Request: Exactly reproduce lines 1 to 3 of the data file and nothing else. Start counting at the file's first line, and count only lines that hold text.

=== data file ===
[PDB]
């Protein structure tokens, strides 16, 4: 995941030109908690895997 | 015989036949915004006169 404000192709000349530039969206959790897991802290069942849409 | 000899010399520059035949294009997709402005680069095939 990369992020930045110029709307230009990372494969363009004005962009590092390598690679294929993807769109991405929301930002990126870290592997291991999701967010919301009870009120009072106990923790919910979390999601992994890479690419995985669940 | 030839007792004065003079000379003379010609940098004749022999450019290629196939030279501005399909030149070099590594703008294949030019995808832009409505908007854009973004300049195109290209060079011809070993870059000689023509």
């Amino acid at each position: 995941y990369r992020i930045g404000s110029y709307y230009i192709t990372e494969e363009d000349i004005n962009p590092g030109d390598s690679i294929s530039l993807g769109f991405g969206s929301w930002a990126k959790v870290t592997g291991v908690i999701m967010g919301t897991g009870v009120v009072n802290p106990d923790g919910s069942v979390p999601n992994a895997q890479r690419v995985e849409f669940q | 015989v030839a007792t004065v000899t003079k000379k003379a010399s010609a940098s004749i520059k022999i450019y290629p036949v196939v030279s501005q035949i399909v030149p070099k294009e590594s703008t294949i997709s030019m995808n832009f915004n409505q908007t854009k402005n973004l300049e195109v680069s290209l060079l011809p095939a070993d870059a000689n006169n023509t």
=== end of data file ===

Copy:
[PDB]
């Protein structure tokens, strides 16, 4: 995941030109908690895997 | 015989036949915004006169 404000192709000349530039969206959790897991802290069942849409 | 000899010399520059035949294009997709402005680069095939 990369992020930045110029709307230009990372494969363009004005962009590092390598690679294929993807769109991405929301930002990126870290592997291991999701967010919301009870009120009072106990923790919910979390999601992994890479690419995985669940 | 030839007792004065003079000379003379010609940098004749022999450019290629196939030279501005399909030149070099590594703008294949030019995808832009409505908007854009973004300049195109290209060079011809070993870059000689023509």
């Amino acid at each position: 995941y990369r992020i930045g404000s110029y709307y230009i192709t990372e494969e363009d000349i004005n962009p590092g030109d390598s690679i294929s530039l993807g769109f991405g969206s929301w930002a990126k959790v870290t592997g291991v908690i999701m967010g919301t897991g009870v009120v009072n802290p106990d923790g919910s069942v979390p999601n992994a895997q890479r690419v995985e849409f669940q | 015989v030839a007792t004065v000899t003079k000379k003379a010399s010609a940098s004749i520059k022999i450019y290629p036949v196939v030279s501005q035949i399909v030149p070099k294009e590594s703008t294949i997709s030019m995808n832009f915004n409505q908007t854009k402005n973004l300049e195109v680069s290209l060079l011809p095939a070993d870059a000689n006169n023509t």